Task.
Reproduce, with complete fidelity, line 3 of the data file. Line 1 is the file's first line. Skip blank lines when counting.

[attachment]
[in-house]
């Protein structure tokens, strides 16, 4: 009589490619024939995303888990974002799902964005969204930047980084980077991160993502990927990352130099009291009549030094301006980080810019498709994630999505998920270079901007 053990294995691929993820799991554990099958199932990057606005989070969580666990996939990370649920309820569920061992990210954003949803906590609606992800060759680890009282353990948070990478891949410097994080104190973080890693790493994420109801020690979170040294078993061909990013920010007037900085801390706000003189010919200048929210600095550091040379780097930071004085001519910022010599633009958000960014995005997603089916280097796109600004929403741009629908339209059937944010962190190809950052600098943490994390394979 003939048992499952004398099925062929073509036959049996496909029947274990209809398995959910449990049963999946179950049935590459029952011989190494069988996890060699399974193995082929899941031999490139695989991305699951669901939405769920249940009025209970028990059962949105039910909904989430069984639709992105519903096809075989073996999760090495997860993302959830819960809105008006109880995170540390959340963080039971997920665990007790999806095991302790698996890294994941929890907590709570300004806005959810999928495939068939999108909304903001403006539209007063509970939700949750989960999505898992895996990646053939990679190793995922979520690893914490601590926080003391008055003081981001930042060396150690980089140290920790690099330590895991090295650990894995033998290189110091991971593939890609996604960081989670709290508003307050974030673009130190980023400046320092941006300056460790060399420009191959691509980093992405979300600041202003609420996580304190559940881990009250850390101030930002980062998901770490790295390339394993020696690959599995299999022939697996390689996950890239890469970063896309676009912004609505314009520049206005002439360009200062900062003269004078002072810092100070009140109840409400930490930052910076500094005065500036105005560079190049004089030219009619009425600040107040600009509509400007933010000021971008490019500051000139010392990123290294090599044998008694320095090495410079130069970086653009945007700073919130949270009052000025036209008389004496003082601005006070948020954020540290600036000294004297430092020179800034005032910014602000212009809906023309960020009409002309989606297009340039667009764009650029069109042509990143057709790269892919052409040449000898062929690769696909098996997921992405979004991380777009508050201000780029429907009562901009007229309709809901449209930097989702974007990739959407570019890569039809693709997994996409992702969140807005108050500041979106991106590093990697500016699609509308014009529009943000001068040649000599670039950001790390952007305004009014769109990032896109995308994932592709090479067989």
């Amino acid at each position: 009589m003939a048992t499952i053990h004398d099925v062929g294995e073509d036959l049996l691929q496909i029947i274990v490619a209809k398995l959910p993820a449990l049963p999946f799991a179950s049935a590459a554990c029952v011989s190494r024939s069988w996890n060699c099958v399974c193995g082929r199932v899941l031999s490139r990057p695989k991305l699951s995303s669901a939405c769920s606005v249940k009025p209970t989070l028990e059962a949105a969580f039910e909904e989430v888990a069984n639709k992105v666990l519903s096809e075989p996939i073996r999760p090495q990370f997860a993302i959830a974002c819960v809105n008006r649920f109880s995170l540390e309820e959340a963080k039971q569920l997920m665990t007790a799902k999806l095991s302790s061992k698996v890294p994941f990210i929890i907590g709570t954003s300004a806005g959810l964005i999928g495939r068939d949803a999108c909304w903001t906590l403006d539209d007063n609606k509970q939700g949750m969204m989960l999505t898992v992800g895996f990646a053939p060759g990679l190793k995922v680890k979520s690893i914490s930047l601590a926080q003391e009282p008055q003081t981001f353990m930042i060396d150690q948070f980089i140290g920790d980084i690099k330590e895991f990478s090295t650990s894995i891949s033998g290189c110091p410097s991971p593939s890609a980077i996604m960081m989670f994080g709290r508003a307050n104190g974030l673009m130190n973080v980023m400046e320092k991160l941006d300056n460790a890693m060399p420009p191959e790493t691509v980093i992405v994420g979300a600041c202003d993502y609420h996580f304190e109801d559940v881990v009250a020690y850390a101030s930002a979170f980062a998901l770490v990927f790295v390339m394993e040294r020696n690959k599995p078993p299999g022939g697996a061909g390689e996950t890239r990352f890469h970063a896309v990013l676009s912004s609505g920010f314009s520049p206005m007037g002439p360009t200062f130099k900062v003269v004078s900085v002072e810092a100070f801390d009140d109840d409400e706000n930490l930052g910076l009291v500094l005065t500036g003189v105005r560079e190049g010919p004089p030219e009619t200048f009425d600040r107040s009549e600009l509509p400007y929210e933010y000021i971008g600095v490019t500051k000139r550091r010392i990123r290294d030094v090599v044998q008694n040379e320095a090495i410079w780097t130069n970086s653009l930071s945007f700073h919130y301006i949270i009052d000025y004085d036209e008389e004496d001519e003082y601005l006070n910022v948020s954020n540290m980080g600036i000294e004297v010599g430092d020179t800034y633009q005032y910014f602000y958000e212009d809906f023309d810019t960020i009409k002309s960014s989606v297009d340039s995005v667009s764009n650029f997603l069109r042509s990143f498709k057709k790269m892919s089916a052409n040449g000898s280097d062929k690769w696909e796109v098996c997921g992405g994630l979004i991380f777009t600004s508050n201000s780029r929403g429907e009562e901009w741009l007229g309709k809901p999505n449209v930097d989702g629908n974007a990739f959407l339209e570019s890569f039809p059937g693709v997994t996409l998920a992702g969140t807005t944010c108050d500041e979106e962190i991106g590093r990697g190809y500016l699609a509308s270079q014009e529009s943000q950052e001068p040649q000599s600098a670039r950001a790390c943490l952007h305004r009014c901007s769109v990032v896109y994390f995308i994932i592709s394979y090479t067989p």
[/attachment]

């Amino acid at each position: 009589m003939a048992t499952i053990h004398d099925v062929g294995e073509d036959l049996l691929q496909i029947i274990v490619a209809k398995l959910p993820a449990l049963p999946f799991a179950s049935a590459a554990c029952v011989s190494r024939s069988w996890n060699c099958v399974c193995g082929r199932v899941l031999s490139r990057p695989k991305l699951s995303s669901a939405c769920s606005v249940k009025p209970t989070l028990e059962a949105a969580f039910e909904e989430v888990a069984n639709k992105v666990l519903s096809e075989p996939i073996r999760p090495q990370f997860a993302i959830a974002c819960v809105n008006r649920f109880s995170l540390e309820e959340a963080k039971q569920l997920m665990t007790a799902k999806l095991s302790s061992k698996v890294p994941f990210i929890i907590g709570t954003s300004a806005g959810l964005i999928g495939r068939d949803a999108c909304w903001t906590l403006d539209d007063n609606k509970q939700g949750m969204m989960l999505t898992v992800g895996f990646a053939p060759g990679l190793k995922v680890k979520s690893i914490s930047l601590a926080q003391e009282p008055q003081t981001f353990m930042i060396d150690q948070f980089i140290g920790d980084i690099k330590e895991f990478s090295t650990s894995i891949s033998g290189c110091p410097s991971p593939s890609a980077i996604m960081m989670f994080g709290r508003a307050n104190g974030l673009m130190n973080v980023m400046e320092k991160l941006d300056n460790a890693m060399p420009p191959e790493t691509v980093i992405v994420g979300a600041c202003d993502y609420h996580f304190e109801d559940v881990v009250a020690y850390a101030s930002a979170f980062a998901l770490v990927f790295v390339m394993e040294r020696n690959k599995p078993p299999g022939g697996a061909g390689e996950t890239r990352f890469h970063a896309v990013l676009s912004s609505g920010f314009s520049p206005m007037g002439p360009t200062f130099k900062v003269v004078s900085v002072e810092a100070f801390d009140d109840d409400e706000n930490l930052g910076l009291v500094l005065t500036g003189v105005r560079e190049g010919p004089p030219e009619t200048f009425d600040r107040s009549e600009l509509p400007y929210e933010y000021i971008g600095v490019t500051k000139r550091r010392i990123r290294d030094v090599v044998q008694n040379e320095a090495i410079w780097t130069n970086s653009l930071s945007f700073h919130y301006i949270i009052d000025y004085d036209e008389e004496d001519e003082y601005l006070n910022v948020s954020n540290m980080g600036i000294e004297v010599g430092d020179t800034y633009q005032y910014f602000y958000e212009d809906f023309d810019t960020i009409k002309s960014s989606v297009d340039s995005v667009s764009n650029f997603l069109r042509s990143f498709k057709k790269m892919s089916a052409n040449g000898s280097d062929k690769w696909e796109v098996c997921g992405g994630l979004i991380f777009t600004s508050n201000s780029r929403g429907e009562e901009w741009l007229g309709k809901p999505n449209v930097d989702g629908n974007a990739f959407l339209e570019s890569f039809p059937g693709v997994t996409l998920a992702g969140t807005t944010c108050d500041e979106e962190i991106g590093r990697g190809y500016l699609a509308s270079q014009e529009s943000q950052e001068p040649q000599s600098a670039r950001a790390c943490l952007h305004r009014c901007s769109v990032v896109y994390f995308i994932i592709s394979y090479t067989p």